\begin{equation} K(E) = \text{Kolmogorov Complexity of genome of } E \end{equation}

\begin{equation} K(E) \geq 3 \end{equation}

If each independent constraint on may be expressed in terms of , each independent constraint on may be expressed in terms of …the number of constraints on must be on the order of:

\begin{equation} \mathcal{L} = K(A)^{K(P)^{K(C)^{K(E)}}} \geq e^{e^{e^{e}}} > 10^{1000} \end{equation}

assuming that:

\begin{equation} \min(K(\mathcal{A}),K(P),K(C),K(E)) \geq 3 \end{equation}

At present I can’t fully explain the origin of the iterated exponential but I think it arises naturally in complex systems with emergent behaviour. The basic idea is that you can think of unfolding higher-level abstractions into more fundamental lower-level abstractions in higher-dimensional spaces using a sequence of multipartite graphs.

Edges that define interactions in one space become points in another.

## The number of independent constraints on the fundamental set of amino acids:

It follows that finding a fundamental set of amino acids that simultaneously satify all constraints is a multi-objective discrete optimisation problem in a search space that is at least as large as:

\begin{equation} 2^{\mathcal{L}} > 2^{10^{1000}} \end{equation}

since for each independent constraint there are at least two options. The probability that this set of amino acids was discovered by chance is probably small… but exactly how small?

## Time and Space constraints on biological evolution:

I’d like to make a compelling argument that the time-bounded search space for the 20 amino acids we know is much smaller than .

Consider that the smallest organism weighs on the order of one picogram. If there are less than kilograms of living organism at any moment on any Earth-like planet, bacteria reproduce every 20 mins and the universe is less than years old then the effective search space for a universal common ancestor containing all 20 amino acids is less than:

\begin{equation} S = \text{time} \times \text{space} \leq 10^{20} \cdot 10^{10} \cdot 10^{15} \cdot 365 \cdot 24 \cdot 3 \leq 10^{36} \end{equation}

so the probability that the 20 amino acids were discovered by chance has to be much smaller than:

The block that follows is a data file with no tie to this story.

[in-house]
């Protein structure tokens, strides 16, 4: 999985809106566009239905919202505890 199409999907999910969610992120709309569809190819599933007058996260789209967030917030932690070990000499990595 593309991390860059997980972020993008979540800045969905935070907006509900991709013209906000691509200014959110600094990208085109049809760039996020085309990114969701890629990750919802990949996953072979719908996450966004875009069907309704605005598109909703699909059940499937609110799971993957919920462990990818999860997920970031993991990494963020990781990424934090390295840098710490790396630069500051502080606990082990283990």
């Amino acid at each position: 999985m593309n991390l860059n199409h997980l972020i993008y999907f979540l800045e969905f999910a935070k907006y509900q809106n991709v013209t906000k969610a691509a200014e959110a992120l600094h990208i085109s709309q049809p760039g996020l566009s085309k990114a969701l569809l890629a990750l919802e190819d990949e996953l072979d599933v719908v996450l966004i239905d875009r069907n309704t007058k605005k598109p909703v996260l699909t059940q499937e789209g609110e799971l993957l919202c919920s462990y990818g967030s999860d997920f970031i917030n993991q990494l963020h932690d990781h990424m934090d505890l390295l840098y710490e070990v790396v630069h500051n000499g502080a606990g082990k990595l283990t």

\begin{equation} \frac{S}{2^\mathcal{L}} < \frac{1}{10^{1000}} \end{equation}

which suggests that either a highly effective search procedure was responsible for their discovery or that fundamental laws of physics impose regularities on the search space for amino acids and thus considerably simplify the optimisation problem. Both of these ideas lead us to the conclusion that there must be a biological equivalent to the anthropic principle in cosmology.

## Discussion:

The above calculations started as back-of-the-envelope calculations and I think they can be refined. One approach would be to think of this as a problem in programming language design. What if we allowed programming languages for dynamic control problems to evolve in such a way that higher-level languages emerge? Would we find that the more primitive instruction set is more sensitive to random variation?

Alternatively, it’s a good idea to take a closer look at the problem from the perspective of protein folding. How many amino acids are required to cover the most fundamental types of protein interactions?

## References:

- Ke Fan and Wei Wang. What is the minimum number of letters required to fold a protein? Journal of Molecular Biology.
- Roozbeh Farhoodi, Khashayar Filom, Ilenna Simone Jones, Konrad Paul Kording. On functions computed on trees. Arxiv. 2019.
- Yi Liu and Stephen Freeland. On the evolution of the standard amino-acid alphabet. Genome Biology. 2006.
- H. James Cleaves. The origin of the biologically coded amino acids. Journal of Theoretical Biology. 2009.
- Matthias Granold et al. Modern diversification of the amino acid repertoire driven by oxygen. PNAS. 2017.